• U.S.

Milestones, Oct. 5, 1942

2 minute read
TIME

Married. Sally Seymour, daughter of President Charles Seymour of Yale University; and James Merriam Howard Jr., Yale senior newly enlisted in the Marine Corps; in New Haven.

Married. Jive-diva Ella Logan, 29; and Writer-Producer Fred F. Finklehoffe, 32; in Greenwich, Conn. He collaborated on Brother Rat, produced Show Time, now starring his bride on Broadway.

Married. Ogden Ludlow, 43, ex-husband of Actress Katharine Hepburn; and Elizabeth K. Albers, 24-year-old Bostonian; ten days after his doubt about the legality of the actress’s eight-year-old Mexican divorce led him to divorce her in Connecticut; in Washington, D.C.

Married. Julie Bradley Shipman, sixtyish, longtime fixture of Newport society; and John C. Fremont, 62, retired Navy captain, grandson of famed frontiersman General John C. (“The Pathfinder”) Fremont; in Manhattan. Widow of the late Suffragan Bishop of New York, she owns the palatial “Seaview Terrace,” famed $1,000,000 Newport showplace (twice put on auction, once for taxes, twice withdrawn for lack of sizable bids).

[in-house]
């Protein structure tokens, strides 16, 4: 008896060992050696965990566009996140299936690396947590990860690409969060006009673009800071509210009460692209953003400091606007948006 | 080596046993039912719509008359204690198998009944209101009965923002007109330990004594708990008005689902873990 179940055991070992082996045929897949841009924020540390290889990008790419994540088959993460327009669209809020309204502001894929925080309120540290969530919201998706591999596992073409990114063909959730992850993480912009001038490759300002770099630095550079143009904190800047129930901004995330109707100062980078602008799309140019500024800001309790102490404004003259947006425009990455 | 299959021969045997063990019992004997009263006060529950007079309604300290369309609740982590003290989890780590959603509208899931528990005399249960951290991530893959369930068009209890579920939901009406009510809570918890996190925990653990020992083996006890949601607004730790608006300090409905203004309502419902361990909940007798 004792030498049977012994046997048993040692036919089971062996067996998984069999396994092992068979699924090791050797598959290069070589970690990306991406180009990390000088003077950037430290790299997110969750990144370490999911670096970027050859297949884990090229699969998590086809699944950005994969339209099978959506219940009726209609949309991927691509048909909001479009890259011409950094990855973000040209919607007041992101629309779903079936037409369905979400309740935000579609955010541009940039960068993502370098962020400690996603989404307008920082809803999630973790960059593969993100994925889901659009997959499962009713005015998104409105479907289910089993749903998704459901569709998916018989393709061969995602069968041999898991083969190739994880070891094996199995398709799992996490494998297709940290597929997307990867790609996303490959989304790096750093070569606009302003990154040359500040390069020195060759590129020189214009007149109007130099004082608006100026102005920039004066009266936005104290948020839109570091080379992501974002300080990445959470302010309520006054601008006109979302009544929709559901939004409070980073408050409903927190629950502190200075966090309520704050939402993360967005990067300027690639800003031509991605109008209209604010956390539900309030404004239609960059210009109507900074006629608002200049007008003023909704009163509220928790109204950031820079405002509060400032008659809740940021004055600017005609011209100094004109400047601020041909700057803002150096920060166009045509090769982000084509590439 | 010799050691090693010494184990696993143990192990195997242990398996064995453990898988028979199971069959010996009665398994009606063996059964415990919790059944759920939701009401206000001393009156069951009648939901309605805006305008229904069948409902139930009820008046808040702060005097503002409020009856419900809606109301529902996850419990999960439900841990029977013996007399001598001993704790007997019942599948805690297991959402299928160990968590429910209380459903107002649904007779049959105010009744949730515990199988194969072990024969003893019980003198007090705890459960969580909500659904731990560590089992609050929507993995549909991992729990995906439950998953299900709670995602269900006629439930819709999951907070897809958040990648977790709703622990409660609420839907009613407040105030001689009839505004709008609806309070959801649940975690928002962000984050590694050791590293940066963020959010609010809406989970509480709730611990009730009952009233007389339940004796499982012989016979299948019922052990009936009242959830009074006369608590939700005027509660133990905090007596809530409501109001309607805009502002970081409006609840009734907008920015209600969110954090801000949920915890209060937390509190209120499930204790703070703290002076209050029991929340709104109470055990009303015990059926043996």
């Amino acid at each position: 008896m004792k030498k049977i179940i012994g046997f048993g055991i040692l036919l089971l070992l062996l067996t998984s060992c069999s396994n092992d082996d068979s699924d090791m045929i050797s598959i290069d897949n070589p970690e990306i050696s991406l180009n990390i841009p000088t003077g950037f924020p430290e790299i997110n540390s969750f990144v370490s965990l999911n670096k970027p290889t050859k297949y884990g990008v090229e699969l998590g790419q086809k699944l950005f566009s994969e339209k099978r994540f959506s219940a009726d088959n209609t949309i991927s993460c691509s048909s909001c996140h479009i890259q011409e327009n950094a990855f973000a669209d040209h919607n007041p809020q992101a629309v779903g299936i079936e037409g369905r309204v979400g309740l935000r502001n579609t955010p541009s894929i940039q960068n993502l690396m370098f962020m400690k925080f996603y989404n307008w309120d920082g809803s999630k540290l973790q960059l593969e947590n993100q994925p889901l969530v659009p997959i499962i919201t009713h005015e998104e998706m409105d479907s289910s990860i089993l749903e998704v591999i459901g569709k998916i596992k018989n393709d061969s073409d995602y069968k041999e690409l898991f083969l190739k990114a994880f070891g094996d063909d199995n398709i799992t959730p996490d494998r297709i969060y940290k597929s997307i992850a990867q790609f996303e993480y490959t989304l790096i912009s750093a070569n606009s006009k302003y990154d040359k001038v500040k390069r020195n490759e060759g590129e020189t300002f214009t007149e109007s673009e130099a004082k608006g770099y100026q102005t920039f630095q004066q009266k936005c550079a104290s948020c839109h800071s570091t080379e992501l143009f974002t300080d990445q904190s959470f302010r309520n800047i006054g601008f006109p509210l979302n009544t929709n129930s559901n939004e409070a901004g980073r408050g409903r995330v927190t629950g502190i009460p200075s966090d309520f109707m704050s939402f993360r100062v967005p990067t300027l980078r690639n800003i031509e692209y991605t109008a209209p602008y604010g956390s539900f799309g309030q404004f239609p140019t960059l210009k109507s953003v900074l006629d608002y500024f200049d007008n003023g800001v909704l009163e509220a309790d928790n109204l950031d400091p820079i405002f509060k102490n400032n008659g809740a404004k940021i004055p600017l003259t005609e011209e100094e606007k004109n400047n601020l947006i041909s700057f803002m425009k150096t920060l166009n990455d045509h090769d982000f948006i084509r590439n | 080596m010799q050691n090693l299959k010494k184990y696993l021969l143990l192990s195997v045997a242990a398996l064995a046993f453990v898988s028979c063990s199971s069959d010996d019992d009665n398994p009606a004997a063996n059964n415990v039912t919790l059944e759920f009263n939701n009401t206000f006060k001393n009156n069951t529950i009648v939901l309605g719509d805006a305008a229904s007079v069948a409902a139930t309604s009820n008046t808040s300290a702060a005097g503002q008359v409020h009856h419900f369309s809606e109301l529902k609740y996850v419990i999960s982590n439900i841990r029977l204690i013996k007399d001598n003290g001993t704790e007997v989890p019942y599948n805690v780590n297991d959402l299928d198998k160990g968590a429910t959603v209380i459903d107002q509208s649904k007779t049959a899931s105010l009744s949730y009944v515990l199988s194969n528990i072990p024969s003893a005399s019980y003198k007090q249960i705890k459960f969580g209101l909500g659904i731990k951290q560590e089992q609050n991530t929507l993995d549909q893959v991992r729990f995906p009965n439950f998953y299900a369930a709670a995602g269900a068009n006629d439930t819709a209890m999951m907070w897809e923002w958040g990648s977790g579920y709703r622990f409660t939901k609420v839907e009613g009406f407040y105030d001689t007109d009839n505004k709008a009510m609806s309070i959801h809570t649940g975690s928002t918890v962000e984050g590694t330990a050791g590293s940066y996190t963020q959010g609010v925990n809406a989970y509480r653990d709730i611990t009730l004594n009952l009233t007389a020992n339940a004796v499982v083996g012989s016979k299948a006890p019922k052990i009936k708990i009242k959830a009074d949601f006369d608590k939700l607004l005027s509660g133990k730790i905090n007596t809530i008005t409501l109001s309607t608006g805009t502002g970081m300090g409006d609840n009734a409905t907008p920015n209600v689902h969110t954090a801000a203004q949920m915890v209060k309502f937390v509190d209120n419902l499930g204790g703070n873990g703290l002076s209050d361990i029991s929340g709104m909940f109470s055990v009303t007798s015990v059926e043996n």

Separated. Cinemactress Ann Sheridan, 27, fire-haired oomphoriginal; and Cinemactor George Brent, 38; after eight months. He has quit cinemacting for the duration to work as a civilian flying instructor at California’s Oxnard Field.

Died. George Warwick McClintic, 76, retired U.S. district judge; in Charleston, W.Va. Famed in the Prohibition era for his merciless punishment of Dry law violators, he sent more than 7,000 violators to jail, in one four-year period gathered in some half-million dollars in fines.

Died. Ralph Adams Cram, 78, architect, medievalist; in Boston (see p. 48).

Died. The Rev. Dr. Wilson Carlile, 95, “Bishop of Billingsgate, Archbishop of the Gutter”; three hours after the death of his brother, Sir Hildred Carlile, 90; in Woking, England. He resigned his curacy at London’s St. Mary Abbots to play trombone or trumpet at street meetings in the London slums. Thus he founded the Church Army of the Church of England in the early ’80s, built it into a vast organization of aims and size comparable to the Salvation Army. (His parishioners disapproved. One objected that pocket picking had gone on at one of the street meetings; Dr. Carlile rejoiced that thieves were attending.) To the day of his death he eschewed “luxuries such as slippers and cushions,” never sat on a couch if he could avoid it, always worked on a high, uncomfortable stool, as he had a great dread of feeling comfortable.

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